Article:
The emancipating act was probably not the least of “the atrocities of Robespierre” in the eyes of Virginia slaveowners, including Thomas Jefferson.

After these events Jefferson and his colleagues realized that the cause of the French Revolution, formerly a major political asset to them in the United States, had become a liability. So they cut their losses. They never repudiated the French Revolution, still cherished by many of their rank and file, but it was as if this part of their political stock in trade had been removed from the front window….”

I bring up Jefferson because David Barton is trying to turn him into this great Christian Founding Father, all knowing, all great.  Jefferson is The Pink Flamingo’s least favorite Founding Father because of his embrace of the French Revolution.  He was also a political skunk who did his best to undermine President Washington while he was Secretary of State.

This is one of the things that bothers me the most about Jefferson, and the people who admire him:

The Atlantic

What do I admire most about Jefferson?  Well, it’s something the revisionists refuse to acknowledge. Thomas Jefferson was a very big-spending liberal, when it came to science, technology, and infrastructure.  He believed staunchly in public education.  He was one of the strongest advocates for big ticket budget-busting scientific exploration and expeditions.   His purchase of Louisiana alone basically broke this nation, putting us in debt for years…. but boy did he have a vision.

The worst thing about people like David Barton, is they ignore the greatest gifts Jefferson gave to this nation – S C I E N C E!   He set the precedent for for swinging for the fences when it came to science.  Two words:  Lewis & Clark!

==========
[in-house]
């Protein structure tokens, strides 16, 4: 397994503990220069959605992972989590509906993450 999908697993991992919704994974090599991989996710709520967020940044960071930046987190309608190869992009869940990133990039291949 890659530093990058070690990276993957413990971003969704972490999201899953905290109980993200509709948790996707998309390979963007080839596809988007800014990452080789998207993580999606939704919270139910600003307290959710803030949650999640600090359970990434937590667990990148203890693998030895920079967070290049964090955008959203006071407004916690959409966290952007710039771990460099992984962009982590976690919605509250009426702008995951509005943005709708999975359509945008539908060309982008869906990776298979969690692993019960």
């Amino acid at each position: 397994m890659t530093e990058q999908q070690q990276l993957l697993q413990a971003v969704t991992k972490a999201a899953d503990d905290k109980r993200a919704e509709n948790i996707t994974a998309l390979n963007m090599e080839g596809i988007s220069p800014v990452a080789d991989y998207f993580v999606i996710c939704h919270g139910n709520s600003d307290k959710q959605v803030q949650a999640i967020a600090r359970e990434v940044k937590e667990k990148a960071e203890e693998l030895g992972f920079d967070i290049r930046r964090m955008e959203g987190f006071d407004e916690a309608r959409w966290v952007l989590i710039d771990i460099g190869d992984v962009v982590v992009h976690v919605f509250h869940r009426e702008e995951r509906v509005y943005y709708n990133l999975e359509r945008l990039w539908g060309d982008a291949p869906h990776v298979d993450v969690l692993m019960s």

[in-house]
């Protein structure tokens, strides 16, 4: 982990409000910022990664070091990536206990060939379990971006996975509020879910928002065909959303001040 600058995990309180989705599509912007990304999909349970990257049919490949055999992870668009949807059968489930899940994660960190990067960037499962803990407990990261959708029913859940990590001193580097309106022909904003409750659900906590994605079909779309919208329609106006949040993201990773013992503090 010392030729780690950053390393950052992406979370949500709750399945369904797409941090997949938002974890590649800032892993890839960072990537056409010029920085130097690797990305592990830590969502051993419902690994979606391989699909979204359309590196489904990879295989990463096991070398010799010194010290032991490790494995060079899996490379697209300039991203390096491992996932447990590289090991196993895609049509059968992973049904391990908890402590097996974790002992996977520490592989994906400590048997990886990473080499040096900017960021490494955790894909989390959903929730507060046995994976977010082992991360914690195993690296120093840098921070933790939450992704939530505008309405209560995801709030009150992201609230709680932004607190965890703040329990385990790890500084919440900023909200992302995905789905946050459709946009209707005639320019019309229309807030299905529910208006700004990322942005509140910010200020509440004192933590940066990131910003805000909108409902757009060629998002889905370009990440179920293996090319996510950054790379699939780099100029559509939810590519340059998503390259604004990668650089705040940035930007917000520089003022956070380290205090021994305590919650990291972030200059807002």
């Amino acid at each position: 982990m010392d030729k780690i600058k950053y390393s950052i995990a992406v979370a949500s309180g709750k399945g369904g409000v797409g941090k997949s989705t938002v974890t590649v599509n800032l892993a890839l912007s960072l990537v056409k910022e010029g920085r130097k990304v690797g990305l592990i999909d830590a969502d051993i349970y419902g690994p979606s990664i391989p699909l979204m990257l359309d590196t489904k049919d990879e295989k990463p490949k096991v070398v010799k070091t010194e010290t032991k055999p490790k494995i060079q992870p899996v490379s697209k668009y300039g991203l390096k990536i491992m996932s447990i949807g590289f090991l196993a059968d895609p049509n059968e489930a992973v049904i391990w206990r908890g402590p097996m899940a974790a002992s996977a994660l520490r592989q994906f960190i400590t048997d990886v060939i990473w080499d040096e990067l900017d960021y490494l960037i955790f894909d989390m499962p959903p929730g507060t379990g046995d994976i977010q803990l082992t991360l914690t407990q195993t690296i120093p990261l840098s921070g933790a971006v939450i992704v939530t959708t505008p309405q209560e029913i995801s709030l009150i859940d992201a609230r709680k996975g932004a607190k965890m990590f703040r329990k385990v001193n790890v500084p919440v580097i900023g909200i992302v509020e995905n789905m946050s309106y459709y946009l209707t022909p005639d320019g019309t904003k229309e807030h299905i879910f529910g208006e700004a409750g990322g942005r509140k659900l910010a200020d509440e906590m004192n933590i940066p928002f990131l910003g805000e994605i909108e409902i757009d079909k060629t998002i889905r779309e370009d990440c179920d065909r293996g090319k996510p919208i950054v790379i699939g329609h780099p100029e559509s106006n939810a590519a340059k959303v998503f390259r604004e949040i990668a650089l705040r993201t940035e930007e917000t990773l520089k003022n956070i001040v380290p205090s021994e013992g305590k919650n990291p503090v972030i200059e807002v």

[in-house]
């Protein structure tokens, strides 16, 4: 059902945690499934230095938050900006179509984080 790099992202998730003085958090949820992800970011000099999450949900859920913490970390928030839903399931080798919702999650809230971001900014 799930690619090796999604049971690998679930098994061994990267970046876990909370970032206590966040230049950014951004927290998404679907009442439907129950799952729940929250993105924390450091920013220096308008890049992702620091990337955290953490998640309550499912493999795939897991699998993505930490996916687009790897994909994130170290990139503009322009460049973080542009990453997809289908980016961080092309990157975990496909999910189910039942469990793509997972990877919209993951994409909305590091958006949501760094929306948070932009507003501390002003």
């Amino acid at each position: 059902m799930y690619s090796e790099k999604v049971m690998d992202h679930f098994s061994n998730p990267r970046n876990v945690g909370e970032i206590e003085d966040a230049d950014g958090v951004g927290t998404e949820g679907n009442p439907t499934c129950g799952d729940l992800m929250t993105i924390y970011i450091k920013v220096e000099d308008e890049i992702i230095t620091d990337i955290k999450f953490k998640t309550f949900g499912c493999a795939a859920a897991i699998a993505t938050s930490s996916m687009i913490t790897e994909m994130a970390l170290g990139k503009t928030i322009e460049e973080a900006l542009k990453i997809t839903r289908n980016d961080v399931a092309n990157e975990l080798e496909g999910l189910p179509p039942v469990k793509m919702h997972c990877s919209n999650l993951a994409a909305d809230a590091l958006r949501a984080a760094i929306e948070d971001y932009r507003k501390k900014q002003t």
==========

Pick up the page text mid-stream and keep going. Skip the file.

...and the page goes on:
That is the greatest thing he ever did.  BUT – you won’t hear any of the far right revisionists discussing it.  We don’t want to give the liberals any ideas about big spending – even though Jefferson was really into it.  Now, Washington on the other hand….

The worst part of this is the way the founding of this nation is distorted to fit either a liberal view or a conservative view.  When I was studying American history in college, my professor was on the leading edge of debunking the left revisionists.  He grossly disliked the fact that the Founders were presented as opportunistic bottom feeders who did what they did for personal gain.  To debunk them, he became one of the first historians to use a computer database to prove his point.

What conservative revisionists like Barton are doing is just as bad.  They are dehumanizing the founding of this nation, and the remarkable people who rose above themselves, for a moment in time, to create a magnificent experiment. By plastering over the warts, they are distorting our nation’s history just as badly as did the liberals.

Let’s face it, the Big Four (Jefferson, Adams, Franklin, and Washington) were not stellar examples of the modern Christian statesman.  In fact, today, the far right wouldn’t even allow them to run for dog catcher.

Washington was so pissed with the Episcopal church he refused to take communion.  He was, though, a skinflint.  He never would have thrown any money across the Potomac River because he was too cheep.  He married Martha because he was broke and she was one of the richest women, not only in this country, but probably also in Europe.  He ended up falling in love with her – and having one of the great love stories in history.  Until the Battle of Trenton, he was considered an abject failure. He was such a failure, his own generals were trying to figure out how to dump him.

Franklin was a dirty old man who went skinny dipping, in public almost every day of his adult life.  He hung out with the Hellfire Club, probably hung with de Sade, and was NOT by any stretch of the imagination a Christian.

John Adams was a Unitarian. Unitarians were not Christians. He was a pompous, annoying man who dearly loved his wife.  His wife, was so jealous of Martha Washington she couldn’t see straight.  She treated Martha like dirt.

BUT…. for one brief shining moment – they rose above themselves. That is what we should be celebrating.